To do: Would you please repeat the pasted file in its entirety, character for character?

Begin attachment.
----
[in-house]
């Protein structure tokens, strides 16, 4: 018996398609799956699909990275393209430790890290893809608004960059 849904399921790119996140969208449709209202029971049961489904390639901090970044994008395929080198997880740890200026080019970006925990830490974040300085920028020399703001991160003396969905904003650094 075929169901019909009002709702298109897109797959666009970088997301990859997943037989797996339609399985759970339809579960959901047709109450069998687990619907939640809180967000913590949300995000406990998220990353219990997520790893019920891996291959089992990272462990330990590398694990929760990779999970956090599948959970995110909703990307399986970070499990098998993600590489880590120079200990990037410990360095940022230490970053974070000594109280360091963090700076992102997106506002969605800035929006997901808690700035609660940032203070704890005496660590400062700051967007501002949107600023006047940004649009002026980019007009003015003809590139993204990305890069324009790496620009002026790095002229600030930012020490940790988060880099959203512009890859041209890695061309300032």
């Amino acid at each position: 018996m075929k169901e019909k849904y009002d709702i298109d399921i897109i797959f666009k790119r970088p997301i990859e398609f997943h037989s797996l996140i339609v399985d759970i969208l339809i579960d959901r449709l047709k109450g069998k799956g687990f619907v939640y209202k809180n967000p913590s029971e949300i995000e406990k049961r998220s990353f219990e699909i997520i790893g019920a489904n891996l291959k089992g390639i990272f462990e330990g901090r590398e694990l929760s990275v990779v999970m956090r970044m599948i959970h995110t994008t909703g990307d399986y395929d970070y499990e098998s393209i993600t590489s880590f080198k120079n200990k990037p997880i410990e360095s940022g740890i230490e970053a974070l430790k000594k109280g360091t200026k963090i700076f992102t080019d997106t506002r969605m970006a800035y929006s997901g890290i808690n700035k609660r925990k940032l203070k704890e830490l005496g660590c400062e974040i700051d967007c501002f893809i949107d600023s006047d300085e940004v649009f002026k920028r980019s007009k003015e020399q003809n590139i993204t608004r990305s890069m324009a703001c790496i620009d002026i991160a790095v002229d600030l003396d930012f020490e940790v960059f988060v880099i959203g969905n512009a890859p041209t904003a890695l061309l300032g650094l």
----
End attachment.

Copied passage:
[in-house]
């Protein structure tokens, strides 16, 4: 018996398609799956699909990275393209430790890290893809608004960059 849904399921790119996140969208449709209202029971049961489904390639901090970044994008395929080198997880740890200026080019970006925990830490974040300085920028020399703001991160003396969905904003650094 075929169901019909009002709702298109897109797959666009970088997301990859997943037989797996339609399985759970339809579960959901047709109450069998687990619907939640809180967000913590949300995000406990998220990353219990997520790893019920891996291959089992990272462990330990590398694990929760990779999970956090599948959970995110909703990307399986970070499990098998993600590489880590120079200990990037410990360095940022230490970053974070000594109280360091963090700076992102997106506002969605800035929006997901808690700035609660940032203070704890005496660590400062700051967007501002949107600023006047940004649009002026980019007009003015003809590139993204990305890069324009790496620009002026790095002229600030930012020490940790988060880099959203512009890859041209890695061309300032």
């Amino acid at each position: 018996m075929k169901e019909k849904y009002d709702i298109d399921i897109i797959f666009k790119r970088p997301i990859e398609f997943h037989s797996l996140i339609v399985d759970i969208l339809i579960d959901r449709l047709k109450g069998k799956g687990f619907v939640y209202k809180n967000p913590s029971e949300i995000e406990k049961r998220s990353f219990e699909i997520i790893g019920a489904n891996l291959k089992g390639i990272f462990e330990g901090r590398e694990l929760s990275v990779v999970m956090r970044m599948i959970h995110t994008t909703g990307d399986y395929d970070y499990e098998s393209i993600t590489s880590f080198k120079n200990k990037p997880i410990e360095s940022g740890i230490e970053a974070l430790k000594k109280g360091t200026k963090i700076f992102t080019d997106t506002r969605m970006a800035y929006s997901g890290i808690n700035k609660r925990k940032l203070k704890e830490l005496g660590c400062e974040i700051d967007c501002f893809i949107d600023s006047d300085e940004v649009f002026k920028r980019s007009k003015e020399q003809n590139i993204t608004r990305s890069m324009a703001c790496i620009d002026i991160a790095v002229d600030l003396d930012f020490e940790v960059f988060v880099i959203g969905n512009a890859p041209t904003a890695l061309l300032g650094l």